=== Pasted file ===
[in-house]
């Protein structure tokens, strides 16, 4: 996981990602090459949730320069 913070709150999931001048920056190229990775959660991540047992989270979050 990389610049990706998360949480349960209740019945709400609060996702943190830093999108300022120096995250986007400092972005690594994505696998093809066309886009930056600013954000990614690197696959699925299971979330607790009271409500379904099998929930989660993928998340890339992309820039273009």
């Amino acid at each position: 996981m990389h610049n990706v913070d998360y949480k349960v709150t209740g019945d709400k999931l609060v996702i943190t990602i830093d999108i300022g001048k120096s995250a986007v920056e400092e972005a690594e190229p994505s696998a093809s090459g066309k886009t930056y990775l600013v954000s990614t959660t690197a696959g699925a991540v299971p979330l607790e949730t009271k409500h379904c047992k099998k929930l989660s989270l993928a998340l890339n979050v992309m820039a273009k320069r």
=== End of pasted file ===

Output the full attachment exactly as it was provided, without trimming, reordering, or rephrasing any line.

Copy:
[in-house]
């Protein structure tokens, strides 16, 4: 996981990602090459949730320069 913070709150999931001048920056190229990775959660991540047992989270979050 990389610049990706998360949480349960209740019945709400609060996702943190830093999108300022120096995250986007400092972005690594994505696998093809066309886009930056600013954000990614690197696959699925299971979330607790009271409500379904099998929930989660993928998340890339992309820039273009």
């Amino acid at each position: 996981m990389h610049n990706v913070d998360y949480k349960v709150t209740g019945d709400k999931l609060v996702i943190t990602i830093d999108i300022g001048k120096s995250a986007v920056e400092e972005a690594e190229p994505s696998a093809s090459g066309k886009t930056y990775l600013v954000s990614t959660t690197a696959g699925a991540v299971p979330l607790e949730t009271k409500h379904c047992k099998k929930l989660s989270l993928a998340l890339n979050v992309m820039a273009k320069r």